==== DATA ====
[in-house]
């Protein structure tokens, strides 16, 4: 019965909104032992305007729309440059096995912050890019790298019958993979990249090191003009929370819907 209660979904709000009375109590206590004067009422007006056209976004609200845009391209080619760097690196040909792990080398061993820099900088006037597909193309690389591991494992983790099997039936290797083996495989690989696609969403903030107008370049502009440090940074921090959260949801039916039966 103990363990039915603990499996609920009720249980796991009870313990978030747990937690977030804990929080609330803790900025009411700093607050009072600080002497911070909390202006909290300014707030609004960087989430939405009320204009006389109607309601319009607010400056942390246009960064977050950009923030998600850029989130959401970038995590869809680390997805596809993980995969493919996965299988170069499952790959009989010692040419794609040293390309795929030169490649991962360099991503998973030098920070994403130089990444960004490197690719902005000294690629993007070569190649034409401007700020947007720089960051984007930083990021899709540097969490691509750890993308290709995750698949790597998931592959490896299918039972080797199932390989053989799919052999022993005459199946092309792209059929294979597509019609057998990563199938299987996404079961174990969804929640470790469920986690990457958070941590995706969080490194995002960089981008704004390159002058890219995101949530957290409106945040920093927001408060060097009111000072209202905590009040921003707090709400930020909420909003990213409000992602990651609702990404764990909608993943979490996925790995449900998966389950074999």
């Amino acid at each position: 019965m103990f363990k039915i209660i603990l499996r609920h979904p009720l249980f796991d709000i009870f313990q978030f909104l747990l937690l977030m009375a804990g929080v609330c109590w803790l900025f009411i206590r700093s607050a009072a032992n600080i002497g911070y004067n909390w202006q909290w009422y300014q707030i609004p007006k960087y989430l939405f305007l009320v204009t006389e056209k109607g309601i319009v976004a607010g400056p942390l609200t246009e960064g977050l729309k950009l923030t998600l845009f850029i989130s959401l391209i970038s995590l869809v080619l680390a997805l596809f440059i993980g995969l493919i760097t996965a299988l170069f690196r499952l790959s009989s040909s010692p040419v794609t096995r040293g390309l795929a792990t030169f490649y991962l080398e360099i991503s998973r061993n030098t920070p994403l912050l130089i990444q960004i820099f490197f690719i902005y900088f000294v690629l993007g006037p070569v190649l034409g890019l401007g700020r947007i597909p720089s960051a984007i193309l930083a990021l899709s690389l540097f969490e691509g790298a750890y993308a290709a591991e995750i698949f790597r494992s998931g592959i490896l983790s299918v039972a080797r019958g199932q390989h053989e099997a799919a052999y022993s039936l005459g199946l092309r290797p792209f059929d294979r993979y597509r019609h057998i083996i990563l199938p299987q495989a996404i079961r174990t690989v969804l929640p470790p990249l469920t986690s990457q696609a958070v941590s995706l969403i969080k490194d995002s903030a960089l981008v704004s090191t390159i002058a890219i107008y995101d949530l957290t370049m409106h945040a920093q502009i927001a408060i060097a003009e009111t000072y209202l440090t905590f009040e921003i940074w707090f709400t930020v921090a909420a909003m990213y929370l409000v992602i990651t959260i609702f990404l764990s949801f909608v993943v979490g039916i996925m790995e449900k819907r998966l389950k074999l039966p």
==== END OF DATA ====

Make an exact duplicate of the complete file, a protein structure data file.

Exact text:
[in-house]
């Protein structure tokens, strides 16, 4: 019965909104032992305007729309440059096995912050890019790298019958993979990249090191003009929370819907 209660979904709000009375109590206590004067009422007006056209976004609200845009391209080619760097690196040909792990080398061993820099900088006037597909193309690389591991494992983790099997039936290797083996495989690989696609969403903030107008370049502009440090940074921090959260949801039916039966 103990363990039915603990499996609920009720249980796991009870313990978030747990937690977030804990929080609330803790900025009411700093607050009072600080002497911070909390202006909290300014707030609004960087989430939405009320204009006389109607309601319009607010400056942390246009960064977050950009923030998600850029989130959401970038995590869809680390997805596809993980995969493919996965299988170069499952790959009989010692040419794609040293390309795929030169490649991962360099991503998973030098920070994403130089990444960004490197690719902005000294690629993007070569190649034409401007700020947007720089960051984007930083990021899709540097969490691509750890993308290709995750698949790597998931592959490896299918039972080797199932390989053989799919052999022993005459199946092309792209059929294979597509019609057998990563199938299987996404079961174990969804929640470790469920986690990457958070941590995706969080490194995002960089981008704004390159002058890219995101949530957290409106945040920093927001408060060097009111000072209202905590009040921003707090709400930020909420909003990213409000992602990651609702990404764990909608993943979490996925790995449900998966389950074999």
């Amino acid at each position: 019965m103990f363990k039915i209660i603990l499996r609920h979904p009720l249980f796991d709000i009870f313990q978030f909104l747990l937690l977030m009375a804990g929080v609330c109590w803790l900025f009411i206590r700093s607050a009072a032992n600080i002497g911070y004067n909390w202006q909290w009422y300014q707030i609004p007006k960087y989430l939405f305007l009320v204009t006389e056209k109607g309601i319009v976004a607010g400056p942390l609200t246009e960064g977050l729309k950009l923030t998600l845009f850029i989130s959401l391209i970038s995590l869809v080619l680390a997805l596809f440059i993980g995969l493919i760097t996965a299988l170069f690196r499952l790959s009989s040909s010692p040419v794609t096995r040293g390309l795929a792990t030169f490649y991962l080398e360099i991503s998973r061993n030098t920070p994403l912050l130089i990444q960004i820099f490197f690719i902005y900088f000294v690629l993007g006037p070569v190649l034409g890019l401007g700020r947007i597909p720089s960051a984007i193309l930083a990021l899709s690389l540097f969490e691509g790298a750890y993308a290709a591991e995750i698949f790597r494992s998931g592959i490896l983790s299918v039972a080797r019958g199932q390989h053989e099997a799919a052999y022993s039936l005459g199946l092309r290797p792209f059929d294979r993979y597509r019609h057998i083996i990563l199938p299987q495989a996404i079961r174990t690989v969804l929640p470790p990249l469920t986690s990457q696609a958070v941590s995706l969403i969080k490194d995002s903030a960089l981008v704004s090191t390159i002058a890219i107008y995101d949530l957290t370049m409106h945040a920093q502009i927001a408060i060097a003009e009111t000072y209202l440090t905590f009040e921003i940074w707090f709400t930020v921090a909420a909003m990213y929370l409000v992602i990651t959260i609702f990404l764990s949801f909608v993943v979490g039916i996925m790995e449900k819907r998966l389950k074999l039966p």